The 4 Month Sleep Regression – What, Why & How

Sleep Regression

What is the “4 Month Sleep Regression?”

The first thing to understand about the “4 Month Sleep Regression” is that it’s not actually a regression at all. In fact, it’s a very positive step forward and marks a major developmental milestone. As your baby’s brain matures, so does your little one’s sleep cycles, and they develop into cycles much closer to adults.

However, you might not be jumping for joy as this change often causes more frequent night waking and shorter daytime naps too. This period of change can last anywhere from a few days to six weeks.

Why does this happen?

Well, previously your little one has been moving in and out of light sleep stages, never fully entering into the very deep stage of sleep like adults do. Now, as your little ones sleep patterns mature, he is able to go into this final sleep stage. Unfortunately for you, this can often cause more nightly wake ups as the transition from their more familiar light sleep into this last stage of deep sleep can be tricky. You might find that your child, who has happily slept for long periods, is now waking up very frequently and needing your help in order to get back off to sleep.

How do I cope?

If your little one was previously falling asleep well on their own in their cot, then avoid getting into any new habits such as rocking, feeding and bouncing your little one back to sleep. However, you can stay with your little one while they fall asleep and support them through this period with love and reassurance.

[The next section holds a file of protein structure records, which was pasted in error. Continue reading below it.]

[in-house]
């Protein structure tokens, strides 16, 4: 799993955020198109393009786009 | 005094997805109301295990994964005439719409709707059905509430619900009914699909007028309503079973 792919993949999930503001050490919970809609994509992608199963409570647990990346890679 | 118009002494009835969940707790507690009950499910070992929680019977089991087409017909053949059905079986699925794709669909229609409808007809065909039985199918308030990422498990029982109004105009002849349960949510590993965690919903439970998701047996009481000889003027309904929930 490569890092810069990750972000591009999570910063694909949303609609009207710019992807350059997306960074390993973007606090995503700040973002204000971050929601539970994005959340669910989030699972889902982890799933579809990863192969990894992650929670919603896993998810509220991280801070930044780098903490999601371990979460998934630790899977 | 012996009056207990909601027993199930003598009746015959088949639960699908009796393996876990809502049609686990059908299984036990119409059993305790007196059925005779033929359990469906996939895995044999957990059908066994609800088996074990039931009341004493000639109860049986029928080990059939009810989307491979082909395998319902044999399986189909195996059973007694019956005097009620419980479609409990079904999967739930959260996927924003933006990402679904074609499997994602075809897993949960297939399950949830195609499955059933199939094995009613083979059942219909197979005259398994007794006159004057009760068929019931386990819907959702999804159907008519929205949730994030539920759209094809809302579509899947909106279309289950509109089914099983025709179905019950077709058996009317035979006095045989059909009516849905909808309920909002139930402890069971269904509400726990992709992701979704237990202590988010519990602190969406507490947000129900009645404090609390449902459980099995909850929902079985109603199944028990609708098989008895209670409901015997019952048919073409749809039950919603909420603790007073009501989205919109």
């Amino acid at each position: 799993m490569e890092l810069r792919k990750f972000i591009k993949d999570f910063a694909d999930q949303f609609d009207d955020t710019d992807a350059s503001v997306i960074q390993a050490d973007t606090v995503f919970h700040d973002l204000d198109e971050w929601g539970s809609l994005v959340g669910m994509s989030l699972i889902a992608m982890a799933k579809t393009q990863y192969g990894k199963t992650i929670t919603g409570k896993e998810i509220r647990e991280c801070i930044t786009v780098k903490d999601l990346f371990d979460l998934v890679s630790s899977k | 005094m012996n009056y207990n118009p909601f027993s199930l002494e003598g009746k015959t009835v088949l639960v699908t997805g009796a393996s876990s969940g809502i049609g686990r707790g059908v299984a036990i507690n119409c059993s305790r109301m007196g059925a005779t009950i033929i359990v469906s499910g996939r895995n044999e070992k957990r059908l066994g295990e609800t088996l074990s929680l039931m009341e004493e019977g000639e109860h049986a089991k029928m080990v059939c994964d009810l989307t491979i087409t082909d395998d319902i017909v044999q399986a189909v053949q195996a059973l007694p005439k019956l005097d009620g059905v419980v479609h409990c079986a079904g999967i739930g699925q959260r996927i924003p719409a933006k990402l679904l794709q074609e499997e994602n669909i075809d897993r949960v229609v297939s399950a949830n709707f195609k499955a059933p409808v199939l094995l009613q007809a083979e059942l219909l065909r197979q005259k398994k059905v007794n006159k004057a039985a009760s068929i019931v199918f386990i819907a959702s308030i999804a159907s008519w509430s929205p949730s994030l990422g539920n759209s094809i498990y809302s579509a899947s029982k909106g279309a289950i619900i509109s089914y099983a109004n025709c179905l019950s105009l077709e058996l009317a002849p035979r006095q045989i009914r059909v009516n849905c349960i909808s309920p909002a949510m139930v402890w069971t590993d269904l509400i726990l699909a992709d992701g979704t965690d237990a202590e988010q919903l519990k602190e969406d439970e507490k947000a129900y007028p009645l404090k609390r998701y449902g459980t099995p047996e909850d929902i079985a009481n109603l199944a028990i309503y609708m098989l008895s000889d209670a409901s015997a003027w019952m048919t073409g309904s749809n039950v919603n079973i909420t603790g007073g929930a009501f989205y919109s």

If your little one has been reliant on dependent sleep associations such as rocking, feeding etc to fall asleep, this is a prime opportunity to start the process of teaching your little one to self-settle – to fall asleep in their cot on their own. Whilst these dependant sleep associations might not have caused any disturbed nights before, now that your child’s sleep cycles have changed, this is likely to impact on their sleep in the long term.  A child who falls asleep independently in their cot at bedtime is much less likely to wake up frequently during the night than a child who falls asleep on a parent and is then transferred.

Take your time with this, go gently and know that you do not need to leave your child alone to cry to make a positive change to their sleep.

Finally, take any help that’s offered and get some sleep during the day if you can. Putting in the time and effort now will really pay off.

For further advice or support with sleep training please get in touch vikki@allaboutbabies.org.uk or click here to have a look at our sleep support packages and workshops.